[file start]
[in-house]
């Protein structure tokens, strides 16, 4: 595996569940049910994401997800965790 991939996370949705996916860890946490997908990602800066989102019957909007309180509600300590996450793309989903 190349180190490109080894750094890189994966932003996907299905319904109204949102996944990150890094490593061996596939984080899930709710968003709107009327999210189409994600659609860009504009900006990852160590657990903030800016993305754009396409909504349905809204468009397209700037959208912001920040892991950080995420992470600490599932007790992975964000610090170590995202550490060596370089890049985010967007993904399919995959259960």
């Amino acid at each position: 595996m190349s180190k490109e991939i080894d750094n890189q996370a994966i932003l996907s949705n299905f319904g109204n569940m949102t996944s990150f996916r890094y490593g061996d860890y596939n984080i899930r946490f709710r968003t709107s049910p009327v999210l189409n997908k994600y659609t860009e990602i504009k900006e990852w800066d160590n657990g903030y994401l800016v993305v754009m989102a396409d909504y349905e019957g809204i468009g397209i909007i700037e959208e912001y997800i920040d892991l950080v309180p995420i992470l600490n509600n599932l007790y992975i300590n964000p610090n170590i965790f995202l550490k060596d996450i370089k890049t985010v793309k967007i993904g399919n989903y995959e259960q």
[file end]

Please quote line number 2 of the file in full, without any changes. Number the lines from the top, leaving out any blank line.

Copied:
């Protein structure tokens, strides 16, 4: 595996569940049910994401997800965790 991939996370949705996916860890946490997908990602800066989102019957909007309180509600300590996450793309989903 190349180190490109080894750094890189994966932003996907299905319904109204949102996944990150890094490593061996596939984080899930709710968003709107009327999210189409994600659609860009504009900006990852160590657990903030800016993305754009396409909504349905809204468009397209700037959208912001920040892991950080995420992470600490599932007790992975964000610090170590995202550490060596370089890049985010967007993904399919995959259960």